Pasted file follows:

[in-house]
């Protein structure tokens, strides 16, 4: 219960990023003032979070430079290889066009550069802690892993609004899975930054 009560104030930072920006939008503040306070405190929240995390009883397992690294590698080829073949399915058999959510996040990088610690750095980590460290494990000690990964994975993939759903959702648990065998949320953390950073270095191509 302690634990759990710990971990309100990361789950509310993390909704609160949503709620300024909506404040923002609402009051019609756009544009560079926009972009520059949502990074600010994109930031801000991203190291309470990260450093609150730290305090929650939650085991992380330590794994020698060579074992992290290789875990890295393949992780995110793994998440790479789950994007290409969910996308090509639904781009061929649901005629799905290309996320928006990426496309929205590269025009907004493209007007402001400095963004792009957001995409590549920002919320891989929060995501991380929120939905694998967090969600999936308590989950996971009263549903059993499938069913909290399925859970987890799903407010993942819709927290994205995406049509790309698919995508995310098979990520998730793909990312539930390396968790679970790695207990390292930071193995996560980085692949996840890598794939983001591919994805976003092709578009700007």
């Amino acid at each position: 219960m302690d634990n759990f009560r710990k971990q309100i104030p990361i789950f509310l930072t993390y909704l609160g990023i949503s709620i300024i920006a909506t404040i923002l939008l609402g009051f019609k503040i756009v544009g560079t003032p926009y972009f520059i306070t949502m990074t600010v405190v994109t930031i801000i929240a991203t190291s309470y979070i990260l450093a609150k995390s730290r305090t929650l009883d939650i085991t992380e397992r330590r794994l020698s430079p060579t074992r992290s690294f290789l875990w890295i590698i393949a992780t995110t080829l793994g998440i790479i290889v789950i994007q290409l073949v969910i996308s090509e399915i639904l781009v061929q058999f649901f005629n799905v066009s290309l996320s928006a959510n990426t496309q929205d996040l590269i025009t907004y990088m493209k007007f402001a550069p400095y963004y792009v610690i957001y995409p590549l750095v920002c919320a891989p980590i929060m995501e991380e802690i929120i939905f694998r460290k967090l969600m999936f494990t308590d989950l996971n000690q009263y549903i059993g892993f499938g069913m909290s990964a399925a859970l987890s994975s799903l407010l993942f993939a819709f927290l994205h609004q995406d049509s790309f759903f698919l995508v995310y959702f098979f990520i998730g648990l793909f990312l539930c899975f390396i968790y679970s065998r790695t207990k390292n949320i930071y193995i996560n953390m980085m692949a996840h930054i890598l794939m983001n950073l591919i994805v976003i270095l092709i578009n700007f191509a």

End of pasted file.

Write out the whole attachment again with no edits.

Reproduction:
[in-house]
């Protein structure tokens, strides 16, 4: 219960990023003032979070430079290889066009550069802690892993609004899975930054 009560104030930072920006939008503040306070405190929240995390009883397992690294590698080829073949399915058999959510996040990088610690750095980590460290494990000690990964994975993939759903959702648990065998949320953390950073270095191509 302690634990759990710990971990309100990361789950509310993390909704609160949503709620300024909506404040923002609402009051019609756009544009560079926009972009520059949502990074600010994109930031801000991203190291309470990260450093609150730290305090929650939650085991992380330590794994020698060579074992992290290789875990890295393949992780995110793994998440790479789950994007290409969910996308090509639904781009061929649901005629799905290309996320928006990426496309929205590269025009907004493209007007402001400095963004792009957001995409590549920002919320891989929060995501991380929120939905694998967090969600999936308590989950996971009263549903059993499938069913909290399925859970987890799903407010993942819709927290994205995406049509790309698919995508995310098979990520998730793909990312539930390396968790679970790695207990390292930071193995996560980085692949996840890598794939983001591919994805976003092709578009700007």
């Amino acid at each position: 219960m302690d634990n759990f009560r710990k971990q309100i104030p990361i789950f509310l930072t993390y909704l609160g990023i949503s709620i300024i920006a909506t404040i923002l939008l609402g009051f019609k503040i756009v544009g560079t003032p926009y972009f520059i306070t949502m990074t600010v405190v994109t930031i801000i929240a991203t190291s309470y979070i990260l450093a609150k995390s730290r305090t929650l009883d939650i085991t992380e397992r330590r794994l020698s430079p060579t074992r992290s690294f290789l875990w890295i590698i393949a992780t995110t080829l793994g998440i790479i290889v789950i994007q290409l073949v969910i996308s090509e399915i639904l781009v061929q058999f649901f005629n799905v066009s290309l996320s928006a959510n990426t496309q929205d996040l590269i025009t907004y990088m493209k007007f402001a550069p400095y963004y792009v610690i957001y995409p590549l750095v920002c919320a891989p980590i929060m995501e991380e802690i929120i939905f694998r460290k967090l969600m999936f494990t308590d989950l996971n000690q009263y549903i059993g892993f499938g069913m909290s990964a399925a859970l987890s994975s799903l407010l993942f993939a819709f927290l994205h609004q995406d049509s790309f759903f698919l995508v995310y959702f098979f990520i998730g648990l793909f990312l539930c899975f390396i968790y679970s065998r790695t207990k390292n949320i930071y193995i996560n953390m980085m692949a996840h930054i890598l794939m983001n950073l591919i994805v976003i270095l092709i578009n700007f191509a």